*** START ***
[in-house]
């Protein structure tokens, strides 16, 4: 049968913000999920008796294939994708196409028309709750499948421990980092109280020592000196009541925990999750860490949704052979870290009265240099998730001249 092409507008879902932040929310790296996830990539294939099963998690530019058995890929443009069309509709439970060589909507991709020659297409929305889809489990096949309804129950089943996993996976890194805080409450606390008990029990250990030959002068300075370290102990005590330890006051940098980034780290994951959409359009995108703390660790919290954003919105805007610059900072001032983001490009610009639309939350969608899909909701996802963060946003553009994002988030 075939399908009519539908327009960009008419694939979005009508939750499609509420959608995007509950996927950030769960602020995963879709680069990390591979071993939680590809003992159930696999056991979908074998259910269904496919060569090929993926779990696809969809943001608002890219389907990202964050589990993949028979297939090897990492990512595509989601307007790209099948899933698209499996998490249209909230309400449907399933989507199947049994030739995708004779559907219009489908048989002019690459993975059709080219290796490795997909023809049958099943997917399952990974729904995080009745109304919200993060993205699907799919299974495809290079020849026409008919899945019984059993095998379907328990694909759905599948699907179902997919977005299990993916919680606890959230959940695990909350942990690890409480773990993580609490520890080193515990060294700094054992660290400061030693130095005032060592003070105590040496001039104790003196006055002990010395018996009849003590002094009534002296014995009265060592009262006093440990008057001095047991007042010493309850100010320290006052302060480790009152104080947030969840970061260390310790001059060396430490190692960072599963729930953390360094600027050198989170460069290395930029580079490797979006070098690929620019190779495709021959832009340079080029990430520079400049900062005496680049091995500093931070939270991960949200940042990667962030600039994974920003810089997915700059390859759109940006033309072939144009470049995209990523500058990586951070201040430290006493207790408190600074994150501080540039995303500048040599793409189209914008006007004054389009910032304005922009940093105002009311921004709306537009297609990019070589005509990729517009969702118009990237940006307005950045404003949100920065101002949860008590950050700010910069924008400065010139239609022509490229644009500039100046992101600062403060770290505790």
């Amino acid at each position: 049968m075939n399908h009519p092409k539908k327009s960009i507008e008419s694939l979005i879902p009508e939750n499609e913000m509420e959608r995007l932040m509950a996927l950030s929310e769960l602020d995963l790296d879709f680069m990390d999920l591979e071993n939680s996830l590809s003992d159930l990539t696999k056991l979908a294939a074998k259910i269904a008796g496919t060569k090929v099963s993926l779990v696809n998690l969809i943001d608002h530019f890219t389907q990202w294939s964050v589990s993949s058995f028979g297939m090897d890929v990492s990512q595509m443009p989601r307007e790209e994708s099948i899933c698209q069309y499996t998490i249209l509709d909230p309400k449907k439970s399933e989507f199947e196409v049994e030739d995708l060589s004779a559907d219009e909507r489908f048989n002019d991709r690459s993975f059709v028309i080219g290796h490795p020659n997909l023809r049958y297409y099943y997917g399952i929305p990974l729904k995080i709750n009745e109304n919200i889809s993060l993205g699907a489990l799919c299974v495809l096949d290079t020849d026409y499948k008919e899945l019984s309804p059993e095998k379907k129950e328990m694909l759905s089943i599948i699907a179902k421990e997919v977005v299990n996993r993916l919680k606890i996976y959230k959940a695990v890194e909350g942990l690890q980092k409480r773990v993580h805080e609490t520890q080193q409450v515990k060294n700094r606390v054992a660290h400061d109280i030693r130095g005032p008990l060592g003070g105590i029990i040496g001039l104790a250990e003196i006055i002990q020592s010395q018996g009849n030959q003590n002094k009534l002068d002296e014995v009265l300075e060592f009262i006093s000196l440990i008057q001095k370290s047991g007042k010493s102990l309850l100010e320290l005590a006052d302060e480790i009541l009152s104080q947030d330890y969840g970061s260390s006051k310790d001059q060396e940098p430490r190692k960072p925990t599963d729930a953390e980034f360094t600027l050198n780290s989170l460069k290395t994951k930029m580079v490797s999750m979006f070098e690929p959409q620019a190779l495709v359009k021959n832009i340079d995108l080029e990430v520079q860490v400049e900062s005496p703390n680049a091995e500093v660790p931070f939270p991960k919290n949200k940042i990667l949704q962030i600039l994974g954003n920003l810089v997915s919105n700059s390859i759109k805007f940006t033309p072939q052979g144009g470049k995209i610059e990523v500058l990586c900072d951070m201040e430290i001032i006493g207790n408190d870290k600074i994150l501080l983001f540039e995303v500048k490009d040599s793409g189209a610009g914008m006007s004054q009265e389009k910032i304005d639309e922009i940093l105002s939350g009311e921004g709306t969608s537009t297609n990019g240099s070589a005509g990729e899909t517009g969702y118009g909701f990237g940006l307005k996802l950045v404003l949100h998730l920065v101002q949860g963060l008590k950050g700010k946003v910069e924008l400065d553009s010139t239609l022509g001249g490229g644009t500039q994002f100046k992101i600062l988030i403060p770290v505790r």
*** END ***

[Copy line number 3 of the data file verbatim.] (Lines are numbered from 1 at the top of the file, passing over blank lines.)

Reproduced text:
């Amino acid at each position: 049968m075939n399908h009519p092409k539908k327009s960009i507008e008419s694939l979005i879902p009508e939750n499609e913000m509420e959608r995007l932040m509950a996927l950030s929310e769960l602020d995963l790296d879709f680069m990390d999920l591979e071993n939680s996830l590809s003992d159930l990539t696999k056991l979908a294939a074998k259910i269904a008796g496919t060569k090929v099963s993926l779990v696809n998690l969809i943001d608002h530019f890219t389907q990202w294939s964050v589990s993949s058995f028979g297939m090897d890929v990492s990512q595509m443009p989601r307007e790209e994708s099948i899933c698209q069309y499996t998490i249209l509709d909230p309400k449907k439970s399933e989507f199947e196409v049994e030739d995708l060589s004779a559907d219009e909507r489908f048989n002019d991709r690459s993975f059709v028309i080219g290796h490795p020659n997909l023809r049958y297409y099943y997917g399952i929305p990974l729904k995080i709750n009745e109304n919200i889809s993060l993205g699907a489990l799919c299974v495809l096949d290079t020849d026409y499948k008919e899945l019984s309804p059993e095998k379907k129950e328990m694909l759905s089943i599948i699907a179902k421990e997919v977005v299990n996993r993916l919680k606890i996976y959230k959940a695990v890194e909350g942990l690890q980092k409480r773990v993580h805080e609490t520890q080193q409450v515990k060294n700094r606390v054992a660290h400061d109280i030693r130095g005032p008990l060592g003070g105590i029990i040496g001039l104790a250990e003196i006055i002990q020592s010395q018996g009849n030959q003590n002094k009534l002068d002296e014995v009265l300075e060592f009262i006093s000196l440990i008057q001095k370290s047991g007042k010493s102990l309850l100010e320290l005590a006052d302060e480790i009541l009152s104080q947030d330890y969840g970061s260390s006051k310790d001059q060396e940098p430490r190692k960072p925990t599963d729930a953390e980034f360094t600027l050198n780290s989170l460069k290395t994951k930029m580079v490797s999750m979006f070098e690929p959409q620019a190779l495709v359009k021959n832009i340079d995108l080029e990430v520079q860490v400049e900062s005496p703390n680049a091995e500093v660790p931070f939270p991960k919290n949200k940042i990667l949704q962030i600039l994974g954003n920003l810089v997915s919105n700059s390859i759109k805007f940006t033309p072939q052979g144009g470049k995209i610059e990523v500058l990586c900072d951070m201040e430290i001032i006493g207790n408190d870290k600074i994150l501080l983001f540039e995303v500048k490009d040599s793409g189209a610009g914008m006007s004054q009265e389009k910032i304005d639309e922009i940093l105002s939350g009311e921004g709306t969608s537009t297609n990019g240099s070589a005509g990729e899909t517009g969702y118009g909701f990237g940006l307005k996802l950045v404003l949100h998730l920065v101002q949860g963060l008590k950050g700010k946003v910069e924008l400065d553009s010139t239609l022509g001249g490229g644009t500039q994002f100046k992101i600062l988030i403060p770290v505790r």